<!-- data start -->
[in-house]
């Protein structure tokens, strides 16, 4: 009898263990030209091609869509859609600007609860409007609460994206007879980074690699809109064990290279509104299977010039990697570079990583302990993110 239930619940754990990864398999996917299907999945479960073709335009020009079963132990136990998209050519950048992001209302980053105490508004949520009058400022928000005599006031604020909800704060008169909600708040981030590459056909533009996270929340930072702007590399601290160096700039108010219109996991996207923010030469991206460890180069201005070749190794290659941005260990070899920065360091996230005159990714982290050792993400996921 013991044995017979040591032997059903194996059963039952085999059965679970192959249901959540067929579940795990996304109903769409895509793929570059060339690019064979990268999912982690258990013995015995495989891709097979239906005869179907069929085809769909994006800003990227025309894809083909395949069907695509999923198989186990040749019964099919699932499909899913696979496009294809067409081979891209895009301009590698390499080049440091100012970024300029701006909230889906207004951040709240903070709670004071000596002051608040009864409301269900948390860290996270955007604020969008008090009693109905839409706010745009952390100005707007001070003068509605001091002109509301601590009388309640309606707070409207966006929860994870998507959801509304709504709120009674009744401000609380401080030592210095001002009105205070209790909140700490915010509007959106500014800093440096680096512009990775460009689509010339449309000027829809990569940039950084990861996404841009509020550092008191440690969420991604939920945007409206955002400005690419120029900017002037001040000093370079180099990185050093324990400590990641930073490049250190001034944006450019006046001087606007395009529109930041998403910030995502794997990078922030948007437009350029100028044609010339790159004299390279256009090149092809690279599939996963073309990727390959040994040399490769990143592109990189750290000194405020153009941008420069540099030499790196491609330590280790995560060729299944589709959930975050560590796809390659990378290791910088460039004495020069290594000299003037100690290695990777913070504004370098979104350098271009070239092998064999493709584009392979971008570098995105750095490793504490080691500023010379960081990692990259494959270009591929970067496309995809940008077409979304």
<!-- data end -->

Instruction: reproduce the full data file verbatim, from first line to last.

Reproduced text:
[in-house]
């Protein structure tokens, strides 16, 4: 009898263990030209091609869509859609600007609860409007609460994206007879980074690699809109064990290279509104299977010039990697570079990583302990993110 239930619940754990990864398999996917299907999945479960073709335009020009079963132990136990998209050519950048992001209302980053105490508004949520009058400022928000005599006031604020909800704060008169909600708040981030590459056909533009996270929340930072702007590399601290160096700039108010219109996991996207923010030469991206460890180069201005070749190794290659941005260990070899920065360091996230005159990714982290050792993400996921 013991044995017979040591032997059903194996059963039952085999059965679970192959249901959540067929579940795990996304109903769409895509793929570059060339690019064979990268999912982690258990013995015995495989891709097979239906005869179907069929085809769909994006800003990227025309894809083909395949069907695509999923198989186990040749019964099919699932499909899913696979496009294809067409081979891209895009301009590698390499080049440091100012970024300029701006909230889906207004951040709240903070709670004071000596002051608040009864409301269900948390860290996270955007604020969008008090009693109905839409706010745009952390100005707007001070003068509605001091002109509301601590009388309640309606707070409207966006929860994870998507959801509304709504709120009674009744401000609380401080030592210095001002009105205070209790909140700490915010509007959106500014800093440096680096512009990775460009689509010339449309000027829809990569940039950084990861996404841009509020550092008191440690969420991604939920945007409206955002400005690419120029900017002037001040000093370079180099990185050093324990400590990641930073490049250190001034944006450019006046001087606007395009529109930041998403910030995502794997990078922030948007437009350029100028044609010339790159004299390279256009090149092809690279599939996963073309990727390959040994040399490769990143592109990189750290000194405020153009941008420069540099030499790196491609330590280790995560060729299944589709959930975050560590796809390659990378290791910088460039004495020069290594000299003037100690290695990777913070504004370098979104350098271009070239092998064999493709584009392979971008570098995105750095490793504490080691500023010379960081990692990259494959270009591929970067496309995809940008077409979304």